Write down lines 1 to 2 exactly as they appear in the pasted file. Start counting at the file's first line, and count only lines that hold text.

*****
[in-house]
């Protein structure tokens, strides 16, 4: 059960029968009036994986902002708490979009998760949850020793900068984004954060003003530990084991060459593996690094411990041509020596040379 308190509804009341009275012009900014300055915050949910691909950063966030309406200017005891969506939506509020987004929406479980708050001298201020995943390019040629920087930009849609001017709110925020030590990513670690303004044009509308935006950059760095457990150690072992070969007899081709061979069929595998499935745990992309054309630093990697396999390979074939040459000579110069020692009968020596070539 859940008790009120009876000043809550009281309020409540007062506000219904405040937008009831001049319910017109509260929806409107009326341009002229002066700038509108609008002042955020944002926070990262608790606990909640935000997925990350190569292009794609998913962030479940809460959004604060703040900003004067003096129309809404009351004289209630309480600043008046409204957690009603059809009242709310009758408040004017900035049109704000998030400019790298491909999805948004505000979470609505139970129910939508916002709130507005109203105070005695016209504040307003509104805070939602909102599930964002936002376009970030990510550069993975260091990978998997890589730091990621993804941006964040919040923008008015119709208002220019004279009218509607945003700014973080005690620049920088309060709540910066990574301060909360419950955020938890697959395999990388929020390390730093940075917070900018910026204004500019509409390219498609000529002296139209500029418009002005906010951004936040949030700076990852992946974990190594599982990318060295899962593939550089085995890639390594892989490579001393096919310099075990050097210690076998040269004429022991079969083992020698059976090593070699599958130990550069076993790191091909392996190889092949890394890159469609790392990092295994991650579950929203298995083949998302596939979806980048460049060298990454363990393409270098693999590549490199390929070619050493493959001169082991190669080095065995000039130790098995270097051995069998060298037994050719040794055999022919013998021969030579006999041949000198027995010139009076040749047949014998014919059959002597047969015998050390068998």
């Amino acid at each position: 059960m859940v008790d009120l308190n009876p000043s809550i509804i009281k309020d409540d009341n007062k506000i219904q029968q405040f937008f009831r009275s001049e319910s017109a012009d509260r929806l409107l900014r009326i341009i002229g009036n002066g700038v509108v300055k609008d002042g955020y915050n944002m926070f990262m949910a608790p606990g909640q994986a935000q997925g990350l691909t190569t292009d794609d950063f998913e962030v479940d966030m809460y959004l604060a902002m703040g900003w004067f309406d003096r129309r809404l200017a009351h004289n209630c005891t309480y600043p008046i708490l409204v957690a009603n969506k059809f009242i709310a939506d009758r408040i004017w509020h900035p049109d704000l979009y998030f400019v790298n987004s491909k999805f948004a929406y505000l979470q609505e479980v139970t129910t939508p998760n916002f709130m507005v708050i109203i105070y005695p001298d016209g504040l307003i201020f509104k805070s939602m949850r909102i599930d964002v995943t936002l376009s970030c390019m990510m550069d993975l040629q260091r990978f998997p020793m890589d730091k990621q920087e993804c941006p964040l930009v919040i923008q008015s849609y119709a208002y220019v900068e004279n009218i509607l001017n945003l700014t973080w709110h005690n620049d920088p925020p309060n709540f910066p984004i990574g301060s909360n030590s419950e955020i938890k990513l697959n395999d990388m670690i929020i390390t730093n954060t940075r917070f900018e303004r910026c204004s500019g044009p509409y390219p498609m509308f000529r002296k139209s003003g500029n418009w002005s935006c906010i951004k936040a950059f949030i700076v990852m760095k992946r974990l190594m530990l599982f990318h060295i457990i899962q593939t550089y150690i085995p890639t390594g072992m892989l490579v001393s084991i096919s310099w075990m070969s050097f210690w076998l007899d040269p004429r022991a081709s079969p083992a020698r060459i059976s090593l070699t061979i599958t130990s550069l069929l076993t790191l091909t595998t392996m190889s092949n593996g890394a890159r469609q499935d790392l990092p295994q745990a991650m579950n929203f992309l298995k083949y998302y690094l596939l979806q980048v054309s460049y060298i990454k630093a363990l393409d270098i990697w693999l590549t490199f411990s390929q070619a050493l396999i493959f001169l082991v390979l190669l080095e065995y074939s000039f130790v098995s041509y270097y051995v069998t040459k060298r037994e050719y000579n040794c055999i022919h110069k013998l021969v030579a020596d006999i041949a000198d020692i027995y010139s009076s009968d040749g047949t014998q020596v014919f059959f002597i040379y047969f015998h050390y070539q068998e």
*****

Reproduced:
[in-house]
């Protein structure tokens, strides 16, 4: 059960029968009036994986902002708490979009998760949850020793900068984004954060003003530990084991060459593996690094411990041509020596040379 308190509804009341009275012009900014300055915050949910691909950063966030309406200017005891969506939506509020987004929406479980708050001298201020995943390019040629920087930009849609001017709110925020030590990513670690303004044009509308935006950059760095457990150690072992070969007899081709061979069929595998499935745990992309054309630093990697396999390979074939040459000579110069020692009968020596070539 859940008790009120009876000043809550009281309020409540007062506000219904405040937008009831001049319910017109509260929806409107009326341009002229002066700038509108609008002042955020944002926070990262608790606990909640935000997925990350190569292009794609998913962030479940809460959004604060703040900003004067003096129309809404009351004289209630309480600043008046409204957690009603059809009242709310009758408040004017900035049109704000998030400019790298491909999805948004505000979470609505139970129910939508916002709130507005109203105070005695016209504040307003509104805070939602909102599930964002936002376009970030990510550069993975260091990978998997890589730091990621993804941006964040919040923008008015119709208002220019004279009218509607945003700014973080005690620049920088309060709540910066990574301060909360419950955020938890697959395999990388929020390390730093940075917070900018910026204004500019509409390219498609000529002296139209500029418009002005906010951004936040949030700076990852992946974990190594599982990318060295899962593939550089085995890639390594892989490579001393096919310099075990050097210690076998040269004429022991079969083992020698059976090593070699599958130990550069076993790191091909392996190889092949890394890159469609790392990092295994991650579950929203298995083949998302596939979806980048460049060298990454363990393409270098693999590549490199390929070619050493493959001169082991190669080095065995000039130790098995270097051995069998060298037994050719040794055999022919013998021969030579006999041949000198027995010139009076040749047949014998014919059959002597047969015998050390068998």